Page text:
Yellowstone Financial, Inc.

Sometimes Quitters Get the Best Deals

It would be easier if the companies that have been in our lives for decades reciprocated our loyalty by treating us better than a brand new customer.  More and more we’re seeing the opposite.  Companies compile data on us from internal and external resources to determine how price sensitive we are, and then can use that information to differentiate between the loyal customer willing to pay more and the shopper willing to walk to get a better deal.  Here are the areas I’ve found where shopping can pay the most.

Pay video and internet.  Let’s start with perhaps the most conspicuous example.  I use paperless statements with most service providers, but make a notable exception for internet and pay tv companies.  It seems without warning that your bill can go up by $40 or more per month with little notice.  With auto pay, you may not realize that your rate has climbed by 50 percent.  The reasons are as numerous as buttons on your remote: your limited time offer expired, your cable box rental fee was hiked, or your local broadcast station fee increased.  It doesn’t matter why.

When your bill goes up you need to call them, talk to the customer retention department, and ask for a better rate.  You need to be willing to leave to negotiate in good faith.  Luckily there are more alternatives for you than ever.  Internet service can be purchased from your cable and wireline phone provider, and more people are eschewing home internet as unlimited mobile data plans become more common.  For video, many are cutting the cord and watching over twenty local channels using an antenna with a higher quality signal for free.  DISH, Comcast, and DirecTV compete fiercely against one another and there are more streaming options such as YouTubeTV, Hulu, and PlayStation VUE.

In your negotiations with your current provider, just make sure you don’t commit to a longer term contract than they will guarantee a fixed price for you.  For example, DirectTV has offers that tie you down for 2 years, but only gives you the good pricing for twelve months.  Never limit your ability to vote with your feet in the future!

Mobile phone service.  If you have been on the same plan for much more than a year, it’s likely you’re paying too much.  Over the last few years we’ve seen a virtual end to the idea that you sign a long-term expensive contract with a mobile phone provider, and in return receive a subsidized or free phone.  It’s a simpler game now.  You pay close to full price for the phone, yet now qualify for much lower monthly bills.

Some of the best deals can be found in the off-brand versions of the big mobile carriers.  Instead of AT&T consider the same network with Cricket Wireless.  Boost Mobile is the Sprint bargain brand, while Metro PCS fronts for T-Mobile, and while Verizon has its own prepaid brand, with generally worse deals than the other three.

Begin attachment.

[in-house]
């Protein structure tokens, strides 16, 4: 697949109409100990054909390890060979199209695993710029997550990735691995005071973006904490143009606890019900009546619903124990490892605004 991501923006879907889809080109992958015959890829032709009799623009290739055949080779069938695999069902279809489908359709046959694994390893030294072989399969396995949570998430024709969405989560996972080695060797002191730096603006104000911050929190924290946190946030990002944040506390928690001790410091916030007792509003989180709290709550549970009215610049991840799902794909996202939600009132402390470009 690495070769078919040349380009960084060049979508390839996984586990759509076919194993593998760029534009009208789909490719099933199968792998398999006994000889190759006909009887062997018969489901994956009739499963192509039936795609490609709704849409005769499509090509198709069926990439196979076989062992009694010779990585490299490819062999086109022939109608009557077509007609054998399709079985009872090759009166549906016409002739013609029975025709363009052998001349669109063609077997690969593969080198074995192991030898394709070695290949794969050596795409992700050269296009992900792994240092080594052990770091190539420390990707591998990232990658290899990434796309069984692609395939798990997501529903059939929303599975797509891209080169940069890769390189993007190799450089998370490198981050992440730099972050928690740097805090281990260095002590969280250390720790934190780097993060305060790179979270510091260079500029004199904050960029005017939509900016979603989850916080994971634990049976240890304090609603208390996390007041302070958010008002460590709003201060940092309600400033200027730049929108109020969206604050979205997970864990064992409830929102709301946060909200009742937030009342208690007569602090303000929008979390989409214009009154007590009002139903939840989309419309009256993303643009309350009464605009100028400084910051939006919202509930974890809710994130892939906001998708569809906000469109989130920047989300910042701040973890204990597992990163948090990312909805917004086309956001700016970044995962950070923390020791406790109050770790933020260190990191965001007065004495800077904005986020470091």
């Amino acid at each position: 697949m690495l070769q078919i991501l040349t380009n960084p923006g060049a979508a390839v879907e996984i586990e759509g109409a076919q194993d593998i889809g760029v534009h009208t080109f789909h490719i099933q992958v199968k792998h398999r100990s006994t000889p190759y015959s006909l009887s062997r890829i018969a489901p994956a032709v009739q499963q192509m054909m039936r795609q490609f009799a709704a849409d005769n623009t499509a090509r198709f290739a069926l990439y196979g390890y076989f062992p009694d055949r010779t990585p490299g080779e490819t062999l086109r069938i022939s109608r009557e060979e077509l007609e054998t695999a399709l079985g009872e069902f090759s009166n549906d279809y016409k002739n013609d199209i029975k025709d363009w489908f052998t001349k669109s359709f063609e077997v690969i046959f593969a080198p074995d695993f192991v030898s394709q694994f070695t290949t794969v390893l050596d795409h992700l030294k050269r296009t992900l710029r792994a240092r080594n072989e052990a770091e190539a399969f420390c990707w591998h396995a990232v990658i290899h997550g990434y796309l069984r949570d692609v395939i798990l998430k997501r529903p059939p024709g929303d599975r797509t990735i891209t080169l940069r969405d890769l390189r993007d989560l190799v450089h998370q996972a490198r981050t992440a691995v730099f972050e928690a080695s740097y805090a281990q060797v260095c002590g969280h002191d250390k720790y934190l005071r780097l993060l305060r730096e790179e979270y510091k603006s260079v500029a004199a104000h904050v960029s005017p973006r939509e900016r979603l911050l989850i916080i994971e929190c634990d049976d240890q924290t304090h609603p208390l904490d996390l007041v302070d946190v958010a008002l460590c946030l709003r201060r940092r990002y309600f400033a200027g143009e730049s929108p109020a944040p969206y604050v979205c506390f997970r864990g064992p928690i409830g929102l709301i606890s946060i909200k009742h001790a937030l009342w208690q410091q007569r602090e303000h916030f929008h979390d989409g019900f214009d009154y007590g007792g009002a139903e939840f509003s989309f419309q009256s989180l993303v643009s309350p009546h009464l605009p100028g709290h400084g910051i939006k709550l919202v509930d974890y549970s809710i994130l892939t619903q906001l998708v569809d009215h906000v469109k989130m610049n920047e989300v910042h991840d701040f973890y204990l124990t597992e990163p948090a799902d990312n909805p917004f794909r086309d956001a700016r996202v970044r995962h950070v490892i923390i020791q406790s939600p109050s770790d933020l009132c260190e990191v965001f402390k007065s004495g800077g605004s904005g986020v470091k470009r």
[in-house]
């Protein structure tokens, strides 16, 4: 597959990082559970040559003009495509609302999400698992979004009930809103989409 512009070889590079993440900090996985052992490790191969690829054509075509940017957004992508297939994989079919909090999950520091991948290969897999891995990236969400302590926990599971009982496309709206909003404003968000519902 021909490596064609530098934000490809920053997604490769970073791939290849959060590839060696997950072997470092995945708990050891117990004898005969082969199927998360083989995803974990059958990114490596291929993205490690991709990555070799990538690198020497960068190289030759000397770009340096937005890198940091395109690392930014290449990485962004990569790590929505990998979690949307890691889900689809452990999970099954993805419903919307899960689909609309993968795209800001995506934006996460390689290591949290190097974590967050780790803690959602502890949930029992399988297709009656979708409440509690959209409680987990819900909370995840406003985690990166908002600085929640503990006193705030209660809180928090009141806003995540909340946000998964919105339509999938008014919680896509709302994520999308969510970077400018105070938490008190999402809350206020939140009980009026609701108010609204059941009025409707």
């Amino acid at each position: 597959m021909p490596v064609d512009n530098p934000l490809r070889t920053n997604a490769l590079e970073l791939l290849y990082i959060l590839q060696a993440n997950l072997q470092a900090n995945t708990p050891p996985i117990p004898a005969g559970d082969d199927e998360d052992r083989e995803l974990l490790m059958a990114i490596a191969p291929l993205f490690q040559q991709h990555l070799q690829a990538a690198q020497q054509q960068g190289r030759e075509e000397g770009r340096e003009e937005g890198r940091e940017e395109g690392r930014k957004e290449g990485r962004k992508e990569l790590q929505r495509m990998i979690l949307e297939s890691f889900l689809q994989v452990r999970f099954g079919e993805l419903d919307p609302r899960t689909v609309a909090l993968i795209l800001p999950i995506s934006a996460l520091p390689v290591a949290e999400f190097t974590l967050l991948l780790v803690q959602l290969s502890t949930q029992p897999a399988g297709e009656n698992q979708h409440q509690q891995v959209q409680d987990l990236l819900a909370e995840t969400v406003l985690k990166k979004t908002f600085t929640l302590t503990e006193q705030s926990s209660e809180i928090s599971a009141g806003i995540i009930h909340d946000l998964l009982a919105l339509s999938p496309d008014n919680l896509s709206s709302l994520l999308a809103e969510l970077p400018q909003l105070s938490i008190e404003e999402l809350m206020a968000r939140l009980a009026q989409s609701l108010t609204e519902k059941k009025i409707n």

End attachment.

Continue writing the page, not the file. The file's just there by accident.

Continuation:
I would first call your current mobile provider to see if they can lower your rate.  Before you call, you should know the offers the competition offers.  Cricket Wireless and Metro PCS both offer service to four phones with unlimited talk, text, and data for $100 a month, taxes and junk fees included.  T-Mobile offers a great plan for a household with one person 55 or over that beats the senior special at Denny’s: $60 a month for two lines of unlimited talk, text, and data.

It’s true not all networks are considered equal.  But buildouts progress every year and the sketchy service company of 2013 may offer great network coverage in 2018.  Make sure before you switch that your current phone will be compatible with the new network or that your new carrier can give you a great deal on a new one. An updated list of the best deals can be found here:

Homeowner and auto insurance. I know the story.  You’ve been with the same insurance company for twenty years and they have protected your home and car without a hitch.  Why would you change?  Insurance companies also have price optimization schemes.  Many insurance companies subscribe to services that analyze your spending behavior to determine how likely you are to shop for the best deal.  While insurance companies are reluctant to publicize this practice, insurance industry groups have admitted that it’s a common occurrence.

Before I advise you to shop your insurance (which is a good idea), we must recognize that not all agents and brokers are the same.  If you’re getting good service especially in the middle of stressful claim, it could make sense to stay with your insurer.  Plus, independent insurance brokers are not tied to one company, and hence can do the shopping for you.  Finally, there is a demonstrable difference in the quality of the claims experience from one insurer to the next.  Consumer Reports performs a regular survey on the claims experience and premiums for a number of insurance companies.  Certain companies such as USAA and Amica are consistently at the top.